Sunday, 6 September 2015

Honouring the "Action by a Farmer's Daughter"

After stumbling upon the Welsh Newspapers Online site a few years ago, I've become addicted to it - checking back often to see new editions, newspapers and content added. When I've hit roadblocks in my research or enter the research doldrums, it's a great diversion and often returns unanticipated treasures like the one I want to tell you about.

I've always wondered about the birth of William Spickett Ball, 1892-1982, the illegitimate son of Charlotte Ball, elder sister of my great-grandfather, Thomas Huxtable Ball. There also always seemed to be an air of mystery to him - at least for those of us in Canada - no name, no details. Late one night, on a whim, I entered the name of "Charlotte Ball" and hit enter and began scrolling through the list of entries.

Imagine my excitement when I came across this 15 July 1893 Cardiff Times article:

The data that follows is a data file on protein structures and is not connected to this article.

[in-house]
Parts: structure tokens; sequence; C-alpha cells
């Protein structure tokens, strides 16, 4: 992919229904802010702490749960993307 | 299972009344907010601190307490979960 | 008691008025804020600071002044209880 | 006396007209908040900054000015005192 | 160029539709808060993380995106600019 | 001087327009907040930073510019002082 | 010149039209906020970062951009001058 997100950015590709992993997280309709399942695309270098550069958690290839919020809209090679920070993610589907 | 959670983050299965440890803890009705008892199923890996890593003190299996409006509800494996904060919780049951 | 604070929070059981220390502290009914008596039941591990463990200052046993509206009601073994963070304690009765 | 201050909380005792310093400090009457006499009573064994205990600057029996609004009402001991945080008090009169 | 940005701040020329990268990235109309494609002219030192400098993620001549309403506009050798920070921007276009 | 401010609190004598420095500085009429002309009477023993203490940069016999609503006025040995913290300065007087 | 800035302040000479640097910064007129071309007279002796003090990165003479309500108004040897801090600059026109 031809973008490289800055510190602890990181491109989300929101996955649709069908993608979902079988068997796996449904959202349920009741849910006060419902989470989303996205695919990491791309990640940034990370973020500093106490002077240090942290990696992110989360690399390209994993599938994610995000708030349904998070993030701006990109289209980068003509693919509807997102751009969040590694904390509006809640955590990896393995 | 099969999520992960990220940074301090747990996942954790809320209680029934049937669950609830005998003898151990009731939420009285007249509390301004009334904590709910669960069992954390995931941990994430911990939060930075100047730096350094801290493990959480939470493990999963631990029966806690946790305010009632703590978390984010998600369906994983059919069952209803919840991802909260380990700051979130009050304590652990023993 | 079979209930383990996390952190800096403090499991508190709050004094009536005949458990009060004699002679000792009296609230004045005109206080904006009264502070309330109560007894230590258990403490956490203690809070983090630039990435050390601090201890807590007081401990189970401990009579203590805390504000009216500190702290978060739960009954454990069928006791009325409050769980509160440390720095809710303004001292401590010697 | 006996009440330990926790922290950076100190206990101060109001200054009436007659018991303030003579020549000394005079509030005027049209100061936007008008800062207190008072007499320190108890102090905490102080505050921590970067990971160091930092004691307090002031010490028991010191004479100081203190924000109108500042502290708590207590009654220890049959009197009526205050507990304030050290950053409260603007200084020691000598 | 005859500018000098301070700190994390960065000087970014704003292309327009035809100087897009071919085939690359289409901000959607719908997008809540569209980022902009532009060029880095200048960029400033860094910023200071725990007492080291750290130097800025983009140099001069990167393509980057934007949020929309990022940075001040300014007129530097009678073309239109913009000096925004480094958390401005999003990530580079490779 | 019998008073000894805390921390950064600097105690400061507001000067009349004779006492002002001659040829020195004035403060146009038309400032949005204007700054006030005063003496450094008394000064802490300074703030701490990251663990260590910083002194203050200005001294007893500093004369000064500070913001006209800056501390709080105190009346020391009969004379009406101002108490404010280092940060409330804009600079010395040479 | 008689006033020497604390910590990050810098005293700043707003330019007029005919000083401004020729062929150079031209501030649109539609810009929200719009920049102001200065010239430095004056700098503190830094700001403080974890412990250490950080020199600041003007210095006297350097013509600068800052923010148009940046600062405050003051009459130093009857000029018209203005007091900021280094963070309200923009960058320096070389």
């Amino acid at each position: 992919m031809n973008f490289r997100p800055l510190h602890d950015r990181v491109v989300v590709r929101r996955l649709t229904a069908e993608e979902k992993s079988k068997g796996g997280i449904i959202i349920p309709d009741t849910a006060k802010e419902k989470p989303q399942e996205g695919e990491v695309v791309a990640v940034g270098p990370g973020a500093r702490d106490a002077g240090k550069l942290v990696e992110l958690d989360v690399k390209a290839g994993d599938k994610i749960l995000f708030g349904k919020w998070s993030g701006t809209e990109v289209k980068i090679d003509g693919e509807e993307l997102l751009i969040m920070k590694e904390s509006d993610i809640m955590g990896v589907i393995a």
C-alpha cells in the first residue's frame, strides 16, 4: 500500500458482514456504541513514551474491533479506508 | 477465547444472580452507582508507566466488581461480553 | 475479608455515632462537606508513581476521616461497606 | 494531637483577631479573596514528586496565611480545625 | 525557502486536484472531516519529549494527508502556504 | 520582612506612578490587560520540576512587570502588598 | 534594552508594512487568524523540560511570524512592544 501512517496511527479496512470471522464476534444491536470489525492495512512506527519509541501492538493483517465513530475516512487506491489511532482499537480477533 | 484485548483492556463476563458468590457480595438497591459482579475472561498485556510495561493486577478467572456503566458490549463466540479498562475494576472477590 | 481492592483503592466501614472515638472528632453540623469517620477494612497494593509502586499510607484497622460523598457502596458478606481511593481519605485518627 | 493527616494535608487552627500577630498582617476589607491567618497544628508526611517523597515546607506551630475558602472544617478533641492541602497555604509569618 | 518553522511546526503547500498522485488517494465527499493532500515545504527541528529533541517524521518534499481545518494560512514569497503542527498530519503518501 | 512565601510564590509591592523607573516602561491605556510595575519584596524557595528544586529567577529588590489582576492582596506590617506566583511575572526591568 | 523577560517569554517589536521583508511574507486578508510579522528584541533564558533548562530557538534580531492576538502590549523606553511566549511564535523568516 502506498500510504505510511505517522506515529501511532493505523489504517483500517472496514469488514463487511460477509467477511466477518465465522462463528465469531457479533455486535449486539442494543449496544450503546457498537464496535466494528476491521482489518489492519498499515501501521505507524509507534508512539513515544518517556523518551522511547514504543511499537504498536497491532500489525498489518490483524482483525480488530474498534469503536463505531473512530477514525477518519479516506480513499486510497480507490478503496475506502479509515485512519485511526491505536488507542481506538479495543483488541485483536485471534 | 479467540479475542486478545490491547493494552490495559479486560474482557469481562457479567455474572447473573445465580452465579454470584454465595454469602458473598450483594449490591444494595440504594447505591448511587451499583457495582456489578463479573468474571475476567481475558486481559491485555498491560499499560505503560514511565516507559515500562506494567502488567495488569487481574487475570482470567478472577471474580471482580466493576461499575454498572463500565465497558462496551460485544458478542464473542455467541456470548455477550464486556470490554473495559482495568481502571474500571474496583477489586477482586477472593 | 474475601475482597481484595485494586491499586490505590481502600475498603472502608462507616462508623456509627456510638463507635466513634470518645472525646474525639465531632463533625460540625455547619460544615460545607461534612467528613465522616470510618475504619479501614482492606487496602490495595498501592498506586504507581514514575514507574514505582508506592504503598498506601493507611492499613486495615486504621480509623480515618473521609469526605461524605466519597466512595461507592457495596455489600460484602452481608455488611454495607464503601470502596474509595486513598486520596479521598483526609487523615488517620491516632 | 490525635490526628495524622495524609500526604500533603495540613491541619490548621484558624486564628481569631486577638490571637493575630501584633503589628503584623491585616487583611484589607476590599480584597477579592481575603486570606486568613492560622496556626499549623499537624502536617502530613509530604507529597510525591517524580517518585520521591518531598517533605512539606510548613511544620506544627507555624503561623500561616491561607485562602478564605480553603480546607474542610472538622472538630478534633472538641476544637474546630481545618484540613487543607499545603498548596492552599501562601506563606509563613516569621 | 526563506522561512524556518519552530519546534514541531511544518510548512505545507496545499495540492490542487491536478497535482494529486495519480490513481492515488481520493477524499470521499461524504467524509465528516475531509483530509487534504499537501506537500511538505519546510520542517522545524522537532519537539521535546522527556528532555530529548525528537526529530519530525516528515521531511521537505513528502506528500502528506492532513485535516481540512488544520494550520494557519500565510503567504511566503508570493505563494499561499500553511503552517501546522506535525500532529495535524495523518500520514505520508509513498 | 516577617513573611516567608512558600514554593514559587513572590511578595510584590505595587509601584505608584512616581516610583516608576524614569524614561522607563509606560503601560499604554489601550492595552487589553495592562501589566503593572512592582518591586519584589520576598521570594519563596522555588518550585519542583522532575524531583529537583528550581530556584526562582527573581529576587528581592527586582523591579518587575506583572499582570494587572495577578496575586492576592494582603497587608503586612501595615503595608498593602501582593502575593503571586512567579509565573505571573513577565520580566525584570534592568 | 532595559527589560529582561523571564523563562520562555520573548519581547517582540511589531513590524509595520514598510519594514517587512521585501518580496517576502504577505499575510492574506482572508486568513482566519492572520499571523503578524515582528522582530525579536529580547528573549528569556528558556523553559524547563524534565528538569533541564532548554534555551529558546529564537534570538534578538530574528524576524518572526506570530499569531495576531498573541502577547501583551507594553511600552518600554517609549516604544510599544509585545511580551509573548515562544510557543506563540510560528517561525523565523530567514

You can read the full article here.

Our Charlotte sued the father of her child for breach of promise and won in a Cardiff court in July 1893! And she was awarded a 350 GBP damages settlement, which in today's money amounted to nearly 34,600 GBP. Whether she ever received the settlement is another question and research query.

Charlotte had been living with her brother, John Ball, who farmed at Ty Gwyn in St. Andrew's Major, Glamorgan, when she met her suitor, William Howell Spickett of Cadoxton. On the 1891 census, she is shown living there with John and younger brother, Thomas.

On reading the article, I could not help but feel proud that she had taken Spickett to court. As a single mother in the late 19th century, there would have been some measure of public disapproval in her decision to keep her child. Despite the "fair damsel" description of her in court, she pursued Spickett for his breach of promise to marry her and to provide for their child.

Charlotte - you rock.

Cheers, K.

2 comments:

Jill Ball said...

Ball girls have gumption. Bravo Charlotte.

Karen Ball said...

Thanks, Jill. I think that Charlotte's story might explains the stubborn streak that we have inherited.

Cheers, K.